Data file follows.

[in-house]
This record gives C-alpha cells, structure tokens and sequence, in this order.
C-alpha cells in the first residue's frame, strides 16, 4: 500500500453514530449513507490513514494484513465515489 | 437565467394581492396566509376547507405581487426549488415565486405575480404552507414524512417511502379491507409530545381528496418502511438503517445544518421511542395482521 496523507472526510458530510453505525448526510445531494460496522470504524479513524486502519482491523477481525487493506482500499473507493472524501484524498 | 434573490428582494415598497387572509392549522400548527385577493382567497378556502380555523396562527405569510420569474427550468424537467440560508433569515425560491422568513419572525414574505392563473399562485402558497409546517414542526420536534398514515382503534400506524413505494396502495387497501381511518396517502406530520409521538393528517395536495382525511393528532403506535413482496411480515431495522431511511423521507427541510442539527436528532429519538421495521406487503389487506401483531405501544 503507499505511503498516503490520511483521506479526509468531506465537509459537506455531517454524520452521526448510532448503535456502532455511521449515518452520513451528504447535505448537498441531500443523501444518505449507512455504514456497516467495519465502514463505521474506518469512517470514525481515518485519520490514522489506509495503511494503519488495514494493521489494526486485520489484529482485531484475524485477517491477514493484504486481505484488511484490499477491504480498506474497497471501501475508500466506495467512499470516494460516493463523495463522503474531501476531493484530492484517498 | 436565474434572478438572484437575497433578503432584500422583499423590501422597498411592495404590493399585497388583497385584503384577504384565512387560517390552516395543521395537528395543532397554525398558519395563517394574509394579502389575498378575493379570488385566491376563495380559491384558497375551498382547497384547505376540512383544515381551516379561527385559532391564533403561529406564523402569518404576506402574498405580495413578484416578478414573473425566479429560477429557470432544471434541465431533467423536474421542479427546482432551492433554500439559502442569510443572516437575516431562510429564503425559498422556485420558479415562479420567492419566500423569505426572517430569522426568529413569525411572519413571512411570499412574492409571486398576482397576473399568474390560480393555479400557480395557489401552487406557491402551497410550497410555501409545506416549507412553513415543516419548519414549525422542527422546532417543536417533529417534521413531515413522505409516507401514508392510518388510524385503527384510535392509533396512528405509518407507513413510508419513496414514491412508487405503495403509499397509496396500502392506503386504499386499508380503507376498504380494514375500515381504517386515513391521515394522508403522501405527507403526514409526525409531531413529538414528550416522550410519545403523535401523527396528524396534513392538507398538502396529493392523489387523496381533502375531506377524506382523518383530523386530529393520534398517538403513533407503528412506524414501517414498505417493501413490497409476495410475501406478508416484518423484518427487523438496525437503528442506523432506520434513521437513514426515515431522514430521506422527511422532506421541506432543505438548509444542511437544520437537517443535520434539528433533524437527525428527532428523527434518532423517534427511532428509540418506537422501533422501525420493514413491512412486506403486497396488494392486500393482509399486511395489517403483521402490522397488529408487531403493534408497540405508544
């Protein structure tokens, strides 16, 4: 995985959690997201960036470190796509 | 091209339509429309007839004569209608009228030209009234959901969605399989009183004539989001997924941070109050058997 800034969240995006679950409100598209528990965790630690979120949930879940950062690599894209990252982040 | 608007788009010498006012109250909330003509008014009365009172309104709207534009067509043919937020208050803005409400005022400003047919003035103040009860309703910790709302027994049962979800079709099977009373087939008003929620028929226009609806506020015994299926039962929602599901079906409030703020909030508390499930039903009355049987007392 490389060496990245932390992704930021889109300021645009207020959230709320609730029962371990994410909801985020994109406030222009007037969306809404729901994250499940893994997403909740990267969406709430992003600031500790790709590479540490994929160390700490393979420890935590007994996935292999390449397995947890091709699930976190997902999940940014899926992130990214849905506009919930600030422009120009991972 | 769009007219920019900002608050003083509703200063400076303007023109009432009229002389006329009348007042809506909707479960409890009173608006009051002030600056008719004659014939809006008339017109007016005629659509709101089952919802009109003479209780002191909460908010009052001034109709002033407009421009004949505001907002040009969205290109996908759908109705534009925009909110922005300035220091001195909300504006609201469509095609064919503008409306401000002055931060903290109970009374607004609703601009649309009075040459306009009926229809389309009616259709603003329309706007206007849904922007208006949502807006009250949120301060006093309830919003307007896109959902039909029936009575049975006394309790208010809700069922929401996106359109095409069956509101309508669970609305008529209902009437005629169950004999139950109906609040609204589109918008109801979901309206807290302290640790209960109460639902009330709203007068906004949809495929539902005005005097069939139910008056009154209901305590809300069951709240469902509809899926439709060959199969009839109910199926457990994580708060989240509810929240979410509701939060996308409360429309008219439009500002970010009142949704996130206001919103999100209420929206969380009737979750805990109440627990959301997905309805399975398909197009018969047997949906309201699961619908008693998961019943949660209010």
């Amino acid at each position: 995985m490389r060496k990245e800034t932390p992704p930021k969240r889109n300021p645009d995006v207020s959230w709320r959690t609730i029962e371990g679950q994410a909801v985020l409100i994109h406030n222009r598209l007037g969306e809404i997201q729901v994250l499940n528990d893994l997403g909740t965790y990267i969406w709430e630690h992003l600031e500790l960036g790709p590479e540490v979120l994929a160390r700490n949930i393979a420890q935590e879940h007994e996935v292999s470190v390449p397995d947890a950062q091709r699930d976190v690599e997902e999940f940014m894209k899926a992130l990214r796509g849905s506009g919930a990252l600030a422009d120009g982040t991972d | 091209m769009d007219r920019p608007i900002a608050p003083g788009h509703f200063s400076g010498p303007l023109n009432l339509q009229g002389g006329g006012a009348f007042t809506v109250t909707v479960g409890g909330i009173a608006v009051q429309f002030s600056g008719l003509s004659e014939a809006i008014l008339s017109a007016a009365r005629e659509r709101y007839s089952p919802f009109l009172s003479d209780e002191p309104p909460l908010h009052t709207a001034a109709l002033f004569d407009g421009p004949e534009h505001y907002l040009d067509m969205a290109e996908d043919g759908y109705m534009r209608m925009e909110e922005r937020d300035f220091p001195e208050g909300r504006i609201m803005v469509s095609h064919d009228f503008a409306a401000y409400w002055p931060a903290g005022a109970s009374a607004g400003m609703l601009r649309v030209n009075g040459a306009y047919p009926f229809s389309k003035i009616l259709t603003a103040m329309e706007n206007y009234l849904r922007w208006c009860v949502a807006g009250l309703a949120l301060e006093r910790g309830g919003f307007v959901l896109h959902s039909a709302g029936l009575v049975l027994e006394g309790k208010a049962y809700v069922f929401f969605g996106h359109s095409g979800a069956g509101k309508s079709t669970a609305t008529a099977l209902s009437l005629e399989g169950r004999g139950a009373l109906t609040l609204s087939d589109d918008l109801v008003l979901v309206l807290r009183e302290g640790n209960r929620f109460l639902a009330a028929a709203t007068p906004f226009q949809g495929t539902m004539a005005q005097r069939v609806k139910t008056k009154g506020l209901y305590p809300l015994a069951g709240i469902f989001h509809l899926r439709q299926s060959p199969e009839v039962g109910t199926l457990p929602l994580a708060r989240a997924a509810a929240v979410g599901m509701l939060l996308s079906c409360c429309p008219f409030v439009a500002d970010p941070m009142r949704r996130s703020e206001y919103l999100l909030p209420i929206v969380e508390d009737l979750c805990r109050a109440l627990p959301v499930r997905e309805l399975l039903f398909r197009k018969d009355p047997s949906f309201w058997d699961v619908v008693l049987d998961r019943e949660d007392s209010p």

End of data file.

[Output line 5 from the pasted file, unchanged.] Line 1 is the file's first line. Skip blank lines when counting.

């Amino acid at each position: 995985m490389r060496k990245e800034t932390p992704p930021k969240r889109n300021p645009d995006v207020s959230w709320r959690t609730i029962e371990g679950q994410a909801v985020l409100i994109h406030n222009r598209l007037g969306e809404i997201q729901v994250l499940n528990d893994l997403g909740t965790y990267i969406w709430e630690h992003l600031e500790l960036g790709p590479e540490v979120l994929a160390r700490n949930i393979a420890q935590e879940h007994e996935v292999s470190v390449p397995d947890a950062q091709r699930d976190v690599e997902e999940f940014m894209k899926a992130l990214r796509g849905s506009g919930a990252l600030a422009d120009g982040t991972d | 091209m769009d007219r920019p608007i900002a608050p003083g788009h509703f200063s400076g010498p303007l023109n009432l339509q009229g002389g006329g006012a009348f007042t809506v109250t909707v479960g409890g909330i009173a608006v009051q429309f002030s600056g008719l003509s004659e014939a809006i008014l008339s017109a007016a009365r005629e659509r709101y007839s089952p919802f009109l009172s003479d209780e002191p309104p909460l908010h009052t709207a001034a109709l002033f004569d407009g421009p004949e534009h505001y907002l040009d067509m969205a290109e996908d043919g759908y109705m534009r209608m925009e909110e922005r937020d300035f220091p001195e208050g909300r504006i609201m803005v469509s095609h064919d009228f503008a409306a401000y409400w002055p931060a903290g005022a109970s009374a607004g400003m609703l601009r649309v030209n009075g040459a306009y047919p009926f229809s389309k003035i009616l259709t603003a103040m329309e706007n206007y009234l849904r922007w208006c009860v949502a807006g009250l309703a949120l301060e006093r910790g309830g919003f307007v959901l896109h959902s039909a709302g029936l009575v049975l027994e006394g309790k208010a049962y809700v069922f929401f969605g996106h359109s095409g979800a069956g509101k309508s079709t669970a609305t008529a099977l209902s009437l005629e399989g169950r004999g139950a009373l109906t609040l609204s087939d589109d918008l109801v008003l979901v309206l807290r009183e302290g640790n209960r929620f109460l639902a009330a028929a709203t007068p906004f226009q949809g495929t539902m004539a005005q005097r069939v609806k139910t008056k009154g506020l209901y305590p809300l015994a069951g709240i469902f989001h509809l899926r439709q299926s060959p199969e009839v039962g109910t199926l457990p929602l994580a708060r989240a997924a509810a929240v979410g599901m509701l939060l996308s079906c409360c429309p008219f409030v439009a500002d970010p941070m009142r949704r996130s703020e206001y919103l999100l909030p209420i929206v969380e508390d009737l979750c805990r109050a109440l627990p959301v499930r997905e309805l399975l039903f398909r197009k018969d009355p047997s949906f309201w058997d699961v619908v008693l049987d998961r019943e949660d007392s209010p």